One participant in a usability test in Raleigh, North Carolina was planning an upcoming vacation to Arizona. While researching flights, she told the facilitator that airline websites track how many times a user performs the same search, (destination and dates) and, for repeat searches, the airlines raise prices for that user because “they know you’re interested.” Clearly, the participant was suspicious that companies are tracking her behavior and taking advantage of it for their own profit. As a consequence, she said she always researches flights on one device, but purchases on another, to keep the website from recognizing her. She also shops only on aggregator sites like Kayak or Orbitz and doesn’t buy flights from airlines directly.
(As an aside, this theory is so popular that Time magazine covered it and Consumer Reports investigated it. Airlines deny the practice, but the results of the investigation seem inconclusive. One author of this article is a sworn believer in this theory and says she’s seen it happen in her own experience. The other author of this article is pretty sure that airlines do not increase prices based on user interest. Even UX consultants aren’t exempt from these technology myths!)
How Technology Myths Impact User Behavior
Users’ beliefs (accurate or inaccurate) about a system form their mental model: their unique, internal understanding of how that system works. That mental model influences the actions the user will take in the system.
When the user’s mental model is substantially different from the reality of the system, UX problems arise. Thus, these technology myths and urban legends, while interesting, can be harmful. Consider the examples above:
- Removing the text entered in every form submitted online is a waste of time and a reason to avoid filling out forms on the web.
- Avoiding one channel for fear of increased prices means more planning and less convenience.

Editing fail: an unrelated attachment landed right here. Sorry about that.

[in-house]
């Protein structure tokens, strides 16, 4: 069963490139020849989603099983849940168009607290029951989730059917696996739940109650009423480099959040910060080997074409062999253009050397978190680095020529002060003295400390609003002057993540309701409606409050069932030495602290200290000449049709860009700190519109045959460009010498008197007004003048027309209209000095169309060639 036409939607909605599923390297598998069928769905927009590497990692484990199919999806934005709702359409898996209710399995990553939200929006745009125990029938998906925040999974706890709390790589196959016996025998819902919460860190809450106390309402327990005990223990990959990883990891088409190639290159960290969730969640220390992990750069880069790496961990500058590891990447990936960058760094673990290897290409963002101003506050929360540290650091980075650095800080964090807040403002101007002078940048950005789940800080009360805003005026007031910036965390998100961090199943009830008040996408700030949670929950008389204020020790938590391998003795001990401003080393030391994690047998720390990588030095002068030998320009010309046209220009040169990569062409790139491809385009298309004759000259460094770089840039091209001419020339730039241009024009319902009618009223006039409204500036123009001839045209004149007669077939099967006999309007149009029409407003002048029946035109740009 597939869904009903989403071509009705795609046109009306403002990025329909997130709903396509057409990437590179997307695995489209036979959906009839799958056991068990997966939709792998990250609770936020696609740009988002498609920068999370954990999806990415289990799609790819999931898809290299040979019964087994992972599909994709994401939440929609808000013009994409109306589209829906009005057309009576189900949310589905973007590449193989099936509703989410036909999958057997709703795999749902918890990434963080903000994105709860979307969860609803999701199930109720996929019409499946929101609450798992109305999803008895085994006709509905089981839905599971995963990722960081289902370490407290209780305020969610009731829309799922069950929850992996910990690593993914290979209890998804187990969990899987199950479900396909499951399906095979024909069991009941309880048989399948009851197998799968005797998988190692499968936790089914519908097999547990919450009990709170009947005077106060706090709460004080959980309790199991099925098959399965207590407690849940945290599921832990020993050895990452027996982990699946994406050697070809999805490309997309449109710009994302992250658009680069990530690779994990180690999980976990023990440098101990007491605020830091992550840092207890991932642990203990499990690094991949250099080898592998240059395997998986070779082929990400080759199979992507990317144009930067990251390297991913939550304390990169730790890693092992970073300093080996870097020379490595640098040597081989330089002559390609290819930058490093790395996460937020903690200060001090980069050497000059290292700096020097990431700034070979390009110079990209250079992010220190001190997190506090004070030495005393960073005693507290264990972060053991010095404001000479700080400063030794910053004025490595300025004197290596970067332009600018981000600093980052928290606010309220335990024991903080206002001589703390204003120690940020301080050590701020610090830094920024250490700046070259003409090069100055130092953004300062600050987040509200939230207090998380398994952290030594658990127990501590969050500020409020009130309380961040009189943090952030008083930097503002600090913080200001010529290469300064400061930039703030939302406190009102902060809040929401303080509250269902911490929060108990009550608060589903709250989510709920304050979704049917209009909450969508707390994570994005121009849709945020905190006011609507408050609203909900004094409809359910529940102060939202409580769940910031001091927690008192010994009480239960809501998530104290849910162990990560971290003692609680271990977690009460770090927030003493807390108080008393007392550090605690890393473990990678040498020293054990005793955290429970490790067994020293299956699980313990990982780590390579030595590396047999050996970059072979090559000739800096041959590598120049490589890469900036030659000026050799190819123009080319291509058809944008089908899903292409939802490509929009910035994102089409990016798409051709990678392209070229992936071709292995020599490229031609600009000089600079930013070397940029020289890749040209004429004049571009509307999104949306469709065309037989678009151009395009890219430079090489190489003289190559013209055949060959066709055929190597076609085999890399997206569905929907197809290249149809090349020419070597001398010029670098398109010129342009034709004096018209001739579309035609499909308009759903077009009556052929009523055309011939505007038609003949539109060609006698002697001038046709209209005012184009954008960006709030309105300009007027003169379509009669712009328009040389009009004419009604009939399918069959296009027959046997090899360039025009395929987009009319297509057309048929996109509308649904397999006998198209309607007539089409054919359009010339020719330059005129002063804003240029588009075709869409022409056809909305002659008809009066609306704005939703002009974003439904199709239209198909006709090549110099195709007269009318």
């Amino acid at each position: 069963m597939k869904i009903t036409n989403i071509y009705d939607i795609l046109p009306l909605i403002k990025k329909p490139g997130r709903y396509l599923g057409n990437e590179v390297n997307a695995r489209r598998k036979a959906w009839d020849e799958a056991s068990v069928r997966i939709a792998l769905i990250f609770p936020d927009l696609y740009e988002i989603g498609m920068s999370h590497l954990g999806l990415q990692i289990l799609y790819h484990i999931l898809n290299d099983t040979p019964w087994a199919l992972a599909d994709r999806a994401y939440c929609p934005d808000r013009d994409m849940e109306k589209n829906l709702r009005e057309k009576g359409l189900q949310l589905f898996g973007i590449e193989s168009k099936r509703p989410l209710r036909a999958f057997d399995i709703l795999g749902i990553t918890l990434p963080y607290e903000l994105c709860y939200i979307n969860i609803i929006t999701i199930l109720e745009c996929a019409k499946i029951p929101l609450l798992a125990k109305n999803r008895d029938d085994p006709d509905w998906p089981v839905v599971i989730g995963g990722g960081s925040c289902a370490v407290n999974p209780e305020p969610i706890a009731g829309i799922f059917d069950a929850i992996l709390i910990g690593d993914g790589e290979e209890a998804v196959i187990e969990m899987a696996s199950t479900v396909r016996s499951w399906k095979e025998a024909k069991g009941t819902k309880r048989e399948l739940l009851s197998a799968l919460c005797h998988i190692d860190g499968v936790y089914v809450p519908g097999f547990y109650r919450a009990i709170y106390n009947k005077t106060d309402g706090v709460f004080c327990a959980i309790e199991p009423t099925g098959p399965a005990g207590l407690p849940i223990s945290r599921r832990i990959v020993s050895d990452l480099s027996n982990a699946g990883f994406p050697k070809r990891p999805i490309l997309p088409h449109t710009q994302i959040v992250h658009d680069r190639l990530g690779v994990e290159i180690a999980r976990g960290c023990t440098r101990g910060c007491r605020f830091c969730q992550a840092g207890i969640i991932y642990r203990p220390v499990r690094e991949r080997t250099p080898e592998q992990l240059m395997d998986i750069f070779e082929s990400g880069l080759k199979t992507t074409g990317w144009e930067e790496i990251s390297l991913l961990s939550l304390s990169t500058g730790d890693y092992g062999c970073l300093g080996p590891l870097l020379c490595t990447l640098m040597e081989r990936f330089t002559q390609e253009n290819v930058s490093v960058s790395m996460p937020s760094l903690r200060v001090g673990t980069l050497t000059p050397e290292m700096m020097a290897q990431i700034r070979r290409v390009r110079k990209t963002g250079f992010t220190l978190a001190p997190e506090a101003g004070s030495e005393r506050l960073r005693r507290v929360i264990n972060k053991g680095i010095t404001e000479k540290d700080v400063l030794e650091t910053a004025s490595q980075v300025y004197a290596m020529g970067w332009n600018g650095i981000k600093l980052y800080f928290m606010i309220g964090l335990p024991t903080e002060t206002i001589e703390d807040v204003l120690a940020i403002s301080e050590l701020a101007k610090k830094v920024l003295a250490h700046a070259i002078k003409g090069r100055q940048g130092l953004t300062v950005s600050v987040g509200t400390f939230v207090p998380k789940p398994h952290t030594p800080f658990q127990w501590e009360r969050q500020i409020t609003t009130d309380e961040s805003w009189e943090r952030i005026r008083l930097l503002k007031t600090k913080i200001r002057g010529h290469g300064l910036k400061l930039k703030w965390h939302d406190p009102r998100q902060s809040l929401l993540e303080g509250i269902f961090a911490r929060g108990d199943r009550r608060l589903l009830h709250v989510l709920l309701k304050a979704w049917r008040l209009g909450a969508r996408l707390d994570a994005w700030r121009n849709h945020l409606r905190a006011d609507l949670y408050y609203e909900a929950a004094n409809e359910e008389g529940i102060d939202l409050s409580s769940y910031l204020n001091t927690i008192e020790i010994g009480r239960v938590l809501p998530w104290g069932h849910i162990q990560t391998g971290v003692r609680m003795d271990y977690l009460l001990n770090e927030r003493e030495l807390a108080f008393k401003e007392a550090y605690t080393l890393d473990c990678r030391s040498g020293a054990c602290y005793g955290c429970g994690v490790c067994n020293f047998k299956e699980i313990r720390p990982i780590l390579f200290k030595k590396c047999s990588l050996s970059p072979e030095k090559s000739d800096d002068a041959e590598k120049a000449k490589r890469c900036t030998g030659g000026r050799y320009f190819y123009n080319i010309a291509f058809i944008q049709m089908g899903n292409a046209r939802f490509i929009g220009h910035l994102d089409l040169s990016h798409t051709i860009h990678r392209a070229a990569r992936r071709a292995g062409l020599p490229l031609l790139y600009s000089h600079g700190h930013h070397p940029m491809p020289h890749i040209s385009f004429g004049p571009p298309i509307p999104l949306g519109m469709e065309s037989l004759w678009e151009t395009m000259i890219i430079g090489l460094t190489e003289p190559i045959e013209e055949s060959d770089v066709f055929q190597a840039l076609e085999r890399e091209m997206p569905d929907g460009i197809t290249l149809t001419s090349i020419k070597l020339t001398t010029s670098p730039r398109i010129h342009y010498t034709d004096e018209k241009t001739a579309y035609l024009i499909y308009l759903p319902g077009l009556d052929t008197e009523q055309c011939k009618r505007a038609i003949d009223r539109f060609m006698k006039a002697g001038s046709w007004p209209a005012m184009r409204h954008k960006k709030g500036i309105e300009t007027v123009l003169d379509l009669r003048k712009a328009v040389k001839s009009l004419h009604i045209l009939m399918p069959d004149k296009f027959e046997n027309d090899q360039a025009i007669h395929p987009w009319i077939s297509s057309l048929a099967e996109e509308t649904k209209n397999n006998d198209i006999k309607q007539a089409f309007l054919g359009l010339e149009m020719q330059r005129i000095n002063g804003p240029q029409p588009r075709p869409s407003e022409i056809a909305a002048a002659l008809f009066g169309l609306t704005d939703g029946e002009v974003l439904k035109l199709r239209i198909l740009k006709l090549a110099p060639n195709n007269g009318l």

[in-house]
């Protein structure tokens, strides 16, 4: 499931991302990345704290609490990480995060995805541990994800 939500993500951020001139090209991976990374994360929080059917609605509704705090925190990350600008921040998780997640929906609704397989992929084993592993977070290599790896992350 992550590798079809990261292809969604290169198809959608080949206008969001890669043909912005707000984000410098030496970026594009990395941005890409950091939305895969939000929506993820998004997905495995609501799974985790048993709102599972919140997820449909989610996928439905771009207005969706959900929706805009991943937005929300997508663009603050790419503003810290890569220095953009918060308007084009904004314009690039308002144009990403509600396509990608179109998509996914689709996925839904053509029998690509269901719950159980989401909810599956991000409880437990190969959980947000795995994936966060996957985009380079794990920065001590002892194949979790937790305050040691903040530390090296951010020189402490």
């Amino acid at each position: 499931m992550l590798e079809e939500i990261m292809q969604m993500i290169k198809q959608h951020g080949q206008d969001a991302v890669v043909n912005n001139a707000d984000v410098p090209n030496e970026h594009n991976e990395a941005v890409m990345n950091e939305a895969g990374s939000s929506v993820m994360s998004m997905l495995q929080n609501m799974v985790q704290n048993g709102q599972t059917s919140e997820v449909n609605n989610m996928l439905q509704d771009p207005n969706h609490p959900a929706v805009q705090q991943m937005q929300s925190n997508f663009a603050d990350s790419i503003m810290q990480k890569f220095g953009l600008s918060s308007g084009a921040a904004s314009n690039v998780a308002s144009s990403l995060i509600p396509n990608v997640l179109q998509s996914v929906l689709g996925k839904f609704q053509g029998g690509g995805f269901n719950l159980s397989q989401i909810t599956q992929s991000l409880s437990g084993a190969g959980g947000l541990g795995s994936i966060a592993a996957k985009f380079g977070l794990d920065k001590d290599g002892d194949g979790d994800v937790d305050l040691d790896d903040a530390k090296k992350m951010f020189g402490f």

- Switching devices for the same flight search means extra work entering the same information twice.
In all these situations, the end result is a high interaction cost: people need to plan and spend effort getting around the (real or imaginary) hurdles raised in front of them by these myths.
How to Dispel Technology Myths
Most technology myths fall into one of three categories.
- System-specific: A myth developed specifically about your product or a feature in your UI (e.g., the flight price recommendations on Kayak.com)
- Industry-specific: A myth developed about your industry or larger product type (e.g., airlines)
- Universal: A myth that applies across products and industries, and that usually relates to some basic element (e.g., form fields)
While researching your users and evaluating your products, watch out for system-specific technology myths. Investigate whether it’s a belief unique to an individual user or is a widespread urban legend. Look for other clues as well: Does the feature generate a lot of questions for your support team or on social media? If so, it’s a good indication that your users are confused about how it works and will come up with their own explanations.
If you find a technology myth in your research, consider what it says about your product. If the myth is harmful to your interaction design, change how you communicate that feature to users and show explanation messages to clarify how your system works.
In many cases, it’s better to hide the complexity and show only what users need to know, to avoid confusion. However, the existence of technology myths or urban legends can be a clue that more explicit communication with your users is needed.
Industry-specific and universal technology myths are more difficult to detect and correct than system-specific myths. These are behaviors and misinterpretations that users picked up from their experiences with other systems. However, all technology myths arise from a lack of understanding. Being aware of these misunderstandings and clarifying through communication is the best approach to counteract any technology myth.
What technology myths have you heard? Share with us at @nngroup #techmyths.